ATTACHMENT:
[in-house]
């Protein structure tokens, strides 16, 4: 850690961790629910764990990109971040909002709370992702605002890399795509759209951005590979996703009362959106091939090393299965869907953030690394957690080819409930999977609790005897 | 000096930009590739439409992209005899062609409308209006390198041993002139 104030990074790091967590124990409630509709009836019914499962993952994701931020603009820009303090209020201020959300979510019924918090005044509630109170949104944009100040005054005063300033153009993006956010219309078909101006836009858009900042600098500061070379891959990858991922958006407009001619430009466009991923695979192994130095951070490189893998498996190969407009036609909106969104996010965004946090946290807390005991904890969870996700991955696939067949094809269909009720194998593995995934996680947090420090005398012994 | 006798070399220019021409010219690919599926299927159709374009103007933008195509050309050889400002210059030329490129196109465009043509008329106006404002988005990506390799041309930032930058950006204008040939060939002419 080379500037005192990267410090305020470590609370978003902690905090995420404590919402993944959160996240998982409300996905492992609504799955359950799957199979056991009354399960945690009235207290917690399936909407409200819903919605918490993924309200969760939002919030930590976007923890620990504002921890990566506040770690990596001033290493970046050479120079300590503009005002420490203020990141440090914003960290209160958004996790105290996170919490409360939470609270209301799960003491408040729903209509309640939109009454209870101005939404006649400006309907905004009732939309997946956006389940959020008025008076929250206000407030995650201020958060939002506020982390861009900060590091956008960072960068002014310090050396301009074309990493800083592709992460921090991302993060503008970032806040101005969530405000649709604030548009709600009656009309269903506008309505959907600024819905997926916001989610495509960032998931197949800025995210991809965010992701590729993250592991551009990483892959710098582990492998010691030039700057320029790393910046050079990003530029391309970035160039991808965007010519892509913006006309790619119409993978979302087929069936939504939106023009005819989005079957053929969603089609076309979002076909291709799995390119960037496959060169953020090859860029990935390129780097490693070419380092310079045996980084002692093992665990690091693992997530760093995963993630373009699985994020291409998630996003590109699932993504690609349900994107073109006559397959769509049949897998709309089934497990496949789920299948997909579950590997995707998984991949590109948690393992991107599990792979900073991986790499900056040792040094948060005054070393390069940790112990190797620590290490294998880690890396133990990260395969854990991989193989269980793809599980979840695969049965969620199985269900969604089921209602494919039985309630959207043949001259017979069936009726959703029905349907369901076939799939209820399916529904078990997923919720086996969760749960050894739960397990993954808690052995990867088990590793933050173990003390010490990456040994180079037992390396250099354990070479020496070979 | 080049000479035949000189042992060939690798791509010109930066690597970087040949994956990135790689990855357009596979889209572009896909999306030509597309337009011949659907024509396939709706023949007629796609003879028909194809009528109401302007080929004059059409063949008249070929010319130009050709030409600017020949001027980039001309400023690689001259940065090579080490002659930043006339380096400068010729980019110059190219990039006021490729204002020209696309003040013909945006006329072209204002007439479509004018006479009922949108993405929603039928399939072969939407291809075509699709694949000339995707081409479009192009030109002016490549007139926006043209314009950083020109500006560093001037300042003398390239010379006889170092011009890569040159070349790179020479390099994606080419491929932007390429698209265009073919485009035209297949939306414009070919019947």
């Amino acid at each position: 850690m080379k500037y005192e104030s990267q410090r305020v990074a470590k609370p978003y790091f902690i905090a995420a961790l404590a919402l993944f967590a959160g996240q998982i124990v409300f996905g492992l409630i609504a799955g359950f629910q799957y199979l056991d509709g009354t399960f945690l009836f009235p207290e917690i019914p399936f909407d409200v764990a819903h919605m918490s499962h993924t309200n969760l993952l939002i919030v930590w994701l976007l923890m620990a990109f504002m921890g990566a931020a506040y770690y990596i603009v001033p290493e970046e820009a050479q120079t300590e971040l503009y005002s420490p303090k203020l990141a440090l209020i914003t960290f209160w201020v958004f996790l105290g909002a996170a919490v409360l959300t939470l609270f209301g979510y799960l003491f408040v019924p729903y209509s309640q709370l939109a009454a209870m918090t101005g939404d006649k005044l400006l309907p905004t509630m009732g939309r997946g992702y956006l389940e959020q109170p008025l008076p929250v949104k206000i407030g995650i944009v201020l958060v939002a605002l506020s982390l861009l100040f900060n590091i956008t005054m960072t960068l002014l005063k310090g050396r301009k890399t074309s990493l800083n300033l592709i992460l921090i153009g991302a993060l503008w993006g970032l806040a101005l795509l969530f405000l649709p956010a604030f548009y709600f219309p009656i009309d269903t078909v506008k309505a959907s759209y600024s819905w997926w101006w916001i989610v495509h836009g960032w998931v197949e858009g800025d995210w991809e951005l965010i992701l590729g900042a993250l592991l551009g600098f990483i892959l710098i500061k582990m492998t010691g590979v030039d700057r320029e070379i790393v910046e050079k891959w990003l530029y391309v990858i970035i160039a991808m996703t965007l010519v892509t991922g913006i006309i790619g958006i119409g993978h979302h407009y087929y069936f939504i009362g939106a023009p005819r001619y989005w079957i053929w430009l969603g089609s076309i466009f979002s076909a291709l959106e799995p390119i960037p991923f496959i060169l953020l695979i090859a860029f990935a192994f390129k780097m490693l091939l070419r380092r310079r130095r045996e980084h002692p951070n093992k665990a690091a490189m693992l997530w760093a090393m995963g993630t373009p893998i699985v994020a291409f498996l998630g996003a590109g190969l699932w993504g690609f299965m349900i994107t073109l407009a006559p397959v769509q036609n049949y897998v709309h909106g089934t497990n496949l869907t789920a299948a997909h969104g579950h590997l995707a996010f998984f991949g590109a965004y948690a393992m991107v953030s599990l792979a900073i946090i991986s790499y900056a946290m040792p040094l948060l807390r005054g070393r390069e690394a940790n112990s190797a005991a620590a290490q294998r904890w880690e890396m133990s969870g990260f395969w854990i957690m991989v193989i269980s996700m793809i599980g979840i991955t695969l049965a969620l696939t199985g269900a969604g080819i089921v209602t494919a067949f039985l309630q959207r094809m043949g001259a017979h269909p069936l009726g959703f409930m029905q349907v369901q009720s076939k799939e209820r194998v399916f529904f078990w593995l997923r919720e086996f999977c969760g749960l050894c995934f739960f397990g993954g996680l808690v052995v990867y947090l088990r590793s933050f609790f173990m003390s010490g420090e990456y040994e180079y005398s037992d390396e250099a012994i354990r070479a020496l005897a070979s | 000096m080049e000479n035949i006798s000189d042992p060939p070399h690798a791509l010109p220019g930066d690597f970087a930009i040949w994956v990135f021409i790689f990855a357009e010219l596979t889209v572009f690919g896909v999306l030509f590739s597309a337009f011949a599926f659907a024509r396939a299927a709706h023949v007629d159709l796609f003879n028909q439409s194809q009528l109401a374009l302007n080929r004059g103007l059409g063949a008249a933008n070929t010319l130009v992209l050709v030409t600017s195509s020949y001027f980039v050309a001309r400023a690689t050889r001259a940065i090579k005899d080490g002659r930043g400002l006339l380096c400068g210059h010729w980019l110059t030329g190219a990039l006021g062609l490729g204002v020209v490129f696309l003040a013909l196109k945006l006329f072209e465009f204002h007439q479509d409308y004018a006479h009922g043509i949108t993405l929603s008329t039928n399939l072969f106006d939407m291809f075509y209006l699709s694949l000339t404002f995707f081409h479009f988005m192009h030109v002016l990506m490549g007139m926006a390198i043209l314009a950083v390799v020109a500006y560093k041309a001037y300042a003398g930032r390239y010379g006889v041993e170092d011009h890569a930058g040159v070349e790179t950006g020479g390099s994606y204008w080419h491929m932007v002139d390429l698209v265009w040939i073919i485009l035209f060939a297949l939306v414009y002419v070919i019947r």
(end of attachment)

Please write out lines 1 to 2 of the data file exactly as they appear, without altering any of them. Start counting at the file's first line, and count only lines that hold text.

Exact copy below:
[in-house]
């Protein structure tokens, strides 16, 4: 850690961790629910764990990109971040909002709370992702605002890399795509759209951005590979996703009362959106091939090393299965869907953030690394957690080819409930999977609790005897 | 000096930009590739439409992209005899062609409308209006390198041993002139 104030990074790091967590124990409630509709009836019914499962993952994701931020603009820009303090209020201020959300979510019924918090005044509630109170949104944009100040005054005063300033153009993006956010219309078909101006836009858009900042600098500061070379891959990858991922958006407009001619430009466009991923695979192994130095951070490189893998498996190969407009036609909106969104996010965004946090946290807390005991904890969870996700991955696939067949094809269909009720194998593995995934996680947090420090005398012994 | 006798070399220019021409010219690919599926299927159709374009103007933008195509050309050889400002210059030329490129196109465009043509008329106006404002988005990506390799041309930032930058950006204008040939060939002419 080379500037005192990267410090305020470590609370978003902690905090995420404590919402993944959160996240998982409300996905492992609504799955359950799957199979056991009354399960945690009235207290917690399936909407409200819903919605918490993924309200969760939002919030930590976007923890620990504002921890990566506040770690990596001033290493970046050479120079300590503009005002420490203020990141440090914003960290209160958004996790105290996170919490409360939470609270209301799960003491408040729903209509309640939109009454209870101005939404006649400006309907905004009732939309997946956006389940959020008025008076929250206000407030995650201020958060939002506020982390861009900060590091956008960072960068002014310090050396301009074309990493800083592709992460921090991302993060503008970032806040101005969530405000649709604030548009709600009656009309269903506008309505959907600024819905997926916001989610495509960032998931197949800025995210991809965010992701590729993250592991551009990483892959710098582990492998010691030039700057320029790393910046050079990003530029391309970035160039991808965007010519892509913006006309790619119409993978979302087929069936939504939106023009005819989005079957053929969603089609076309979002076909291709799995390119960037496959060169953020090859860029990935390129780097490693070419380092310079045996980084002692093992665990690091693992997530760093995963993630373009699985994020291409998630996003590109699932993504690609349900994107073109006559397959769509049949897998709309089934497990496949789920299948997909579950590997995707998984991949590109948690393992991107599990792979900073991986790499900056040792040094948060005054070393390069940790112990190797620590290490294998880690890396133990990260395969854990991989193989269980793809599980979840695969049965969620199985269900969604089921209602494919039985309630959207043949001259017979069936009726959703029905349907369901076939799939209820399916529904078990997923919720086996969760749960050894739960397990993954808690052995990867088990590793933050173990003390010490990456040994180079037992390396250099354990070479020496070979 | 080049000479035949000189042992060939690798791509010109930066690597970087040949994956990135790689990855357009596979889209572009896909999306030509597309337009011949659907024509396939709706023949007629796609003879028909194809009528109401302007080929004059059409063949008249070929010319130009050709030409600017020949001027980039001309400023690689001259940065090579080490002659930043006339380096400068010729980019110059190219990039006021490729204002020209696309003040013909945006006329072209204002007439479509004018006479009922949108993405929603039928399939072969939407291809075509699709694949000339995707081409479009192009030109002016490549007139926006043209314009950083020109500006560093001037300042003398390239010379006889170092011009890569040159070349790179020479390099994606080419491929932007390429698209265009073919485009035209297949939306414009070919019947």